Replacing Your Computer's Power Supply: When and How


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If you’re in doubt about your computer’s power supply, you may consider replacing it. There are two primary times when people consider taking this step.

The most common is if a major upgrade is being contemplated, particularly installing a newer, faster CPU. Let’s say your computer has a mid-range processor, graphics card, CD burner, lots of RAM, and is depending on a 350 watt power supply. That step up to a faster CPU could be more than the power supply can handle. 450 watts would be in order, particularly if any future changes, like moving up to a high end graphics card, are a possibility.

Remember, today’s fastest processors can take 100 watts all by themselves. Graphics cards are equally power hungry, with top end units gobbling up another 100 watts. You want more power available than your computer will use.

I’ve had people ask me “Won’t too much power burn something up?" The answer is no, it doesn’t work that way. If your computer requires only 370 watts from a 450 watt supply, then that is all it will use. The extra 80 watts will simply be there if you need it.

The other time people change their power supply is if it starts acting up. Often this comes with no warning. Either they push the button, and nothing happens, or worse, it dies right in the middle of some important task. To complicate matters, problems other than the power supply can have similar symptoms, things like wiring gone bad.

One failure, that can be catastrophic, is for the power supply’s fan to quit. If the computer tended to run hot before, loss of that fan could push it over the edge. The CPU could be damaged.

If your fan stops, immediately save your data, and turn off the computer. If you’ve caught it soon enough, your machine will be saved. All you’ll have to worry about is changing the power supply.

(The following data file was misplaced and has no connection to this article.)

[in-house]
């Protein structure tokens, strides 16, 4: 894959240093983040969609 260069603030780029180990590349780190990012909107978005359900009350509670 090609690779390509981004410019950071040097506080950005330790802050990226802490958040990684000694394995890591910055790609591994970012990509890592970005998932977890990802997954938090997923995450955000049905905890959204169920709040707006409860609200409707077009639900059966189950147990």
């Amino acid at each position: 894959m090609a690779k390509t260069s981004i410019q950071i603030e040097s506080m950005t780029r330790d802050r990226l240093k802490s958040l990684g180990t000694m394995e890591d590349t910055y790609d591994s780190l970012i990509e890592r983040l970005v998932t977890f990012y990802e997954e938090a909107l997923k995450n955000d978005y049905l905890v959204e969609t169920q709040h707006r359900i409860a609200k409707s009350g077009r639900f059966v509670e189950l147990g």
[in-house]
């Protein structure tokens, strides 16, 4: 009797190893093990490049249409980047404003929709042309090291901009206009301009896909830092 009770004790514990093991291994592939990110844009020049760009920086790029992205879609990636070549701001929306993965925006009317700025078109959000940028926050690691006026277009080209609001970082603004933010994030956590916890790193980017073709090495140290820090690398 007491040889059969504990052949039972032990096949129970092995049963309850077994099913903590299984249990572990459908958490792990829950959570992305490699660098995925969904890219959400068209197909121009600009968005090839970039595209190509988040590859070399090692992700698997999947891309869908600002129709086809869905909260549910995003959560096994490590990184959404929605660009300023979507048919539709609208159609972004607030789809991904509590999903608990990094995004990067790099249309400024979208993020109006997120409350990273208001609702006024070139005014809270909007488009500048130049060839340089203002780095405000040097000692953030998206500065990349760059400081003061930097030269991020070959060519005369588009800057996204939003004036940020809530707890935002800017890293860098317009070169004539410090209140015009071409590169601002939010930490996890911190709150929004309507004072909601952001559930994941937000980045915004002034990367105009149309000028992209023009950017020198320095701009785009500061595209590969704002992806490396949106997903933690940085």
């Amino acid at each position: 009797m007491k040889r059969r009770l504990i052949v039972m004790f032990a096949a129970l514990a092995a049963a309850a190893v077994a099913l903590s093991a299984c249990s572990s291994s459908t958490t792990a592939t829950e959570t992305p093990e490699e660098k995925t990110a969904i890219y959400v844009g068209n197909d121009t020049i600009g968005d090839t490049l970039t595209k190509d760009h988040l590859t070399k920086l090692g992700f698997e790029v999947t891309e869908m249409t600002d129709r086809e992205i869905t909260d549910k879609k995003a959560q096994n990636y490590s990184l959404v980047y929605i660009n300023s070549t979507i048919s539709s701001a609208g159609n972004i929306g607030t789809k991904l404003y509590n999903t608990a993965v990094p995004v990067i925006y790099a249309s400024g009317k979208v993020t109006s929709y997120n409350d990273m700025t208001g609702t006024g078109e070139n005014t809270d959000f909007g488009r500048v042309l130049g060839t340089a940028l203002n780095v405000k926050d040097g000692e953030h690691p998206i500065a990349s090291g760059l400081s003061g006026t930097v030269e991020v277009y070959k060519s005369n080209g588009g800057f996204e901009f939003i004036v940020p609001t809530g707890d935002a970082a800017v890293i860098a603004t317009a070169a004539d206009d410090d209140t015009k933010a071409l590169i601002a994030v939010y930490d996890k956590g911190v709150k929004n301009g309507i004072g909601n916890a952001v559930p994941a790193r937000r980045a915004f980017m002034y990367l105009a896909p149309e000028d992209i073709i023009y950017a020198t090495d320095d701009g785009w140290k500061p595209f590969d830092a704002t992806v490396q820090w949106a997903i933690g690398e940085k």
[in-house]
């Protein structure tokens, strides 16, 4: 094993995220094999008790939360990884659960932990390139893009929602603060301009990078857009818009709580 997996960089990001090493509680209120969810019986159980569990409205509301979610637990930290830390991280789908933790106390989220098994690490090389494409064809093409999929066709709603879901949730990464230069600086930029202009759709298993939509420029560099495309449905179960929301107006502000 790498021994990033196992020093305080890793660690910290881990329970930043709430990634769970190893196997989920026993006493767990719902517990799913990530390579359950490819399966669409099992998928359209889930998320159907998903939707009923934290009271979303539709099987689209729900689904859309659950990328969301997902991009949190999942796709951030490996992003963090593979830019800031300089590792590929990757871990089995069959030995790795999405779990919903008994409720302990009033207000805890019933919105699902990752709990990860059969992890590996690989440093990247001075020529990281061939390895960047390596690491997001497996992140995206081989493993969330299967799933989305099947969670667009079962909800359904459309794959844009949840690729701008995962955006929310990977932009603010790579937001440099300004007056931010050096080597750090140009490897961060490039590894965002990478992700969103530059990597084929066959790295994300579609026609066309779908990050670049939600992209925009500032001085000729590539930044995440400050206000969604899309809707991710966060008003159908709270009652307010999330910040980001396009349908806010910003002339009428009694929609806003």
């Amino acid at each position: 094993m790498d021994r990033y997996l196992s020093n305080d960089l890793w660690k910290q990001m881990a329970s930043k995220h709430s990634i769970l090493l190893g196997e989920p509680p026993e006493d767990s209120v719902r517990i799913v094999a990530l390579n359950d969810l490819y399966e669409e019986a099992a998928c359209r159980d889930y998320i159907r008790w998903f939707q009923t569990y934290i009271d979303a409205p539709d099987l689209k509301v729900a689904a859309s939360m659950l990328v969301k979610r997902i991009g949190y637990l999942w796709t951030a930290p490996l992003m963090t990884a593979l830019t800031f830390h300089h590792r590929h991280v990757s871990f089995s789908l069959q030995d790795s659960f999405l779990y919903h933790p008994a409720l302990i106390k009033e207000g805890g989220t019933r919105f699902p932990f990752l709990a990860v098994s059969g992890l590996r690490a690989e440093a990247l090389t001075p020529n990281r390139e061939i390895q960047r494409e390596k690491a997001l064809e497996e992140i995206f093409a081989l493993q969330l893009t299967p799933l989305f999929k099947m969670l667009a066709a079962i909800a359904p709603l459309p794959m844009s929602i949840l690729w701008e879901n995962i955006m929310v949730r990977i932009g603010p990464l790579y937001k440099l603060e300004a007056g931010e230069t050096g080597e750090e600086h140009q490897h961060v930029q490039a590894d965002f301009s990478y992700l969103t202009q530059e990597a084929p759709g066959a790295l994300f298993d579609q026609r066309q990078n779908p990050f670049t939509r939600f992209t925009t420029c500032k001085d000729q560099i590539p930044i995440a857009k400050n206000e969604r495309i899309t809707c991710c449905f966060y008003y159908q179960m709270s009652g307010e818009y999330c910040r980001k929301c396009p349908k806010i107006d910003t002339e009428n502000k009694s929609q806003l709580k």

Never try to change the fan itself, or open up a power supply for any reason. Just replace the whole unit. There’s a capacitor in there that can knock you into next week. They’re nasty, viscious things that will hold a charge until something, or some idiot, discharges it. Don’t be an idiot.

The first thing a beginner thinks when replacing a power supply is “How will I ever get all these wires hooked back up?" Just remember that all those four wire plugs are interchangable. You can swap the plug that goes to the hard drive with the one that goes to the CD/DVD, and it will work just as well. There’s no danger of turning the plugs backwards, because they are keyed to fit only one way. The power plug to the motherboard is unlike any other, a big rectangular block with many wires leading to it, and can be mistaken for nothing else. (Older computers have two power plugs to the motherboard, marked P8 and P9. Just note the location of each on the board. )

Once the wires are unhooked from the drives and motherboard, take out the four screws that hold the power supply to the back of the case, and ease it out. Put the new supply in, tighten up the screws, and hook up the wires.

Michael Quarles is the author of Building a PC for Beginners. His website is


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